While I do not believe our politics right now is likely to accommodate pivoting from this moment to one focused on the well-being of women, children and families, I do think this could be the aim of Christians. Our politics is likely to devolve deeper and deeper into zero-sum reactions, but Christians should seek to address persons and their needs. The Child Tax Credit expansion should be brought back. Pregnancy discrimination combated with ferocity. Maternal health and child nutrition support expanded. Adoption strengthened and supports for birth mothers established.
“Doesn’t the church also need mothers, mature women with a godly perspective?”
It does, and I believe wise elders recognize this.
Children who receive ongoing age-appropriate information about sex are less likely to be molested. Girls are less likely to be raped or coerced into sex by a partner as they grow up. Teens who get proper information start having sex later and if they do have sex, they are less likely to experience pregnancy or disease. And when they grow up and get married, those with good sex education have fewer sexual problems and better sex lives. So as I see it, good sex education is one of the more important things we do as parents.
Being human can be a heavy burden for any of us to carry alone, but it’s easy for our personal conversations with God to center on what feels urgent to us. Daily, I feel my prayers drift back to myself. However, remembering each other as we talk with God not only helps us “keep our arrows outward” (as my mama used to say), but also eases the load as we learn to walk better beside each other.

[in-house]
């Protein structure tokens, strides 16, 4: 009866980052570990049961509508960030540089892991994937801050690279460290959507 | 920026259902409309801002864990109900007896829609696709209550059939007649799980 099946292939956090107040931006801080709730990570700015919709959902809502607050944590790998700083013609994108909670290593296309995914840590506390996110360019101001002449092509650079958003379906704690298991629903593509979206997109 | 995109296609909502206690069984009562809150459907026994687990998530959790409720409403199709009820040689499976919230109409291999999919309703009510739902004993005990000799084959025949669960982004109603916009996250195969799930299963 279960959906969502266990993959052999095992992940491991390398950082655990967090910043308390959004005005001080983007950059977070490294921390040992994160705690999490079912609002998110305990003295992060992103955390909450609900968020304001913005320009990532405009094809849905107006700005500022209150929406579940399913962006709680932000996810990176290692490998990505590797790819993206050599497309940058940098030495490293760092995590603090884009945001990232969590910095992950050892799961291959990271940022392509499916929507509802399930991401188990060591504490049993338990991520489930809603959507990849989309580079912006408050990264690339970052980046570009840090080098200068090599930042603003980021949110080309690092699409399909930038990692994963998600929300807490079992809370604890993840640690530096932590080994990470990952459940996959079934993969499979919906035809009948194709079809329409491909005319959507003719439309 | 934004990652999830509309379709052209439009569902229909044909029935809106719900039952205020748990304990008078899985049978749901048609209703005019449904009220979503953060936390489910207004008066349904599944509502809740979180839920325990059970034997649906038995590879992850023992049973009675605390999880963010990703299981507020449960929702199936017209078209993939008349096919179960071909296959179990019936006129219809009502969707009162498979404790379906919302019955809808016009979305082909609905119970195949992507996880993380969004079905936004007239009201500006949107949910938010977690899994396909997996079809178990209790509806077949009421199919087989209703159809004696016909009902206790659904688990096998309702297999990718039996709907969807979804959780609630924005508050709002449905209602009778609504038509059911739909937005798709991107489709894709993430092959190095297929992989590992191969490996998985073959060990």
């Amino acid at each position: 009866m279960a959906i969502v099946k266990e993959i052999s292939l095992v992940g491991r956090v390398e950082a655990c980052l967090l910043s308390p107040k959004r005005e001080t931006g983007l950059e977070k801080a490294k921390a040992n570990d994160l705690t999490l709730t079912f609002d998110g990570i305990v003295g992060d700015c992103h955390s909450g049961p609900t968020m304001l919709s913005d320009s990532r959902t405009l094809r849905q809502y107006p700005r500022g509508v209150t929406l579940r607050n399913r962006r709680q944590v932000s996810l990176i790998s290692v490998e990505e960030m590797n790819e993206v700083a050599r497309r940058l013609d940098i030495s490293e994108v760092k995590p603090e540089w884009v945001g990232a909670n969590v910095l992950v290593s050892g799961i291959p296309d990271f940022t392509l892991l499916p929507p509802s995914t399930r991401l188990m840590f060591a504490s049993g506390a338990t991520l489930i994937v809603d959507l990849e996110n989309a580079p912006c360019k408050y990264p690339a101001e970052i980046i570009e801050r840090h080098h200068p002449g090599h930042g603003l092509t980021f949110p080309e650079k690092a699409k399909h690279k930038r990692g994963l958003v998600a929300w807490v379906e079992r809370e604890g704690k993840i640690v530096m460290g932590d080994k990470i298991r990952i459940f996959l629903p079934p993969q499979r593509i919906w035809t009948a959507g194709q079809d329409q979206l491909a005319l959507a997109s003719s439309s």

As it turns out, there are bad and good things about virtue signalling – but probably not for the reasons you think.
In many churches, it seems, it’s OK to be a jerk if you’re a jerk to the right people. Personal unkindness toward political or theological opponents can be seen as bravery or championing orthodoxy.
The shame that you are responsible for your child’s choices is a lie from hell and could drown you. To the spirit of shame that falsely tells you that you are responsible, we announce:
“There is therefore now no condemnation for us who are in Christ Jesus…
Who holds the power of discipline in an independent, elder-ruled church like Mars Hill? The elders. They are the highest authority. Indeed, they are the only authority.
Not so in congregational, presbyterian, or episcopalian-structured churches
When we confront difficult texts, therefore, we must be careful not to cross-examine the witness of God. We are ultimately the ones in need of scrutiny, not the other way around.
People often assume kids who join your family through adoption should adjust to you—your family, your family culture, your rules, etc. But when you have a biological child, when you bring that baby into your home, you as the parents do all the adjusting around what your child needs.
This is no different. When you adopt an older child from foster care, you should expect that you will change. Your family will change. Your life will change.
When kids are nurtured from birth into thinking “it’s all about you,” “follow your heart,” and “you do you,” it should come as no surprise that we now have a generation of young people who are increasingly de-coupled from and ignorant of authoritative truth-claims about God and the universe in general and orthodox Christianity in particular.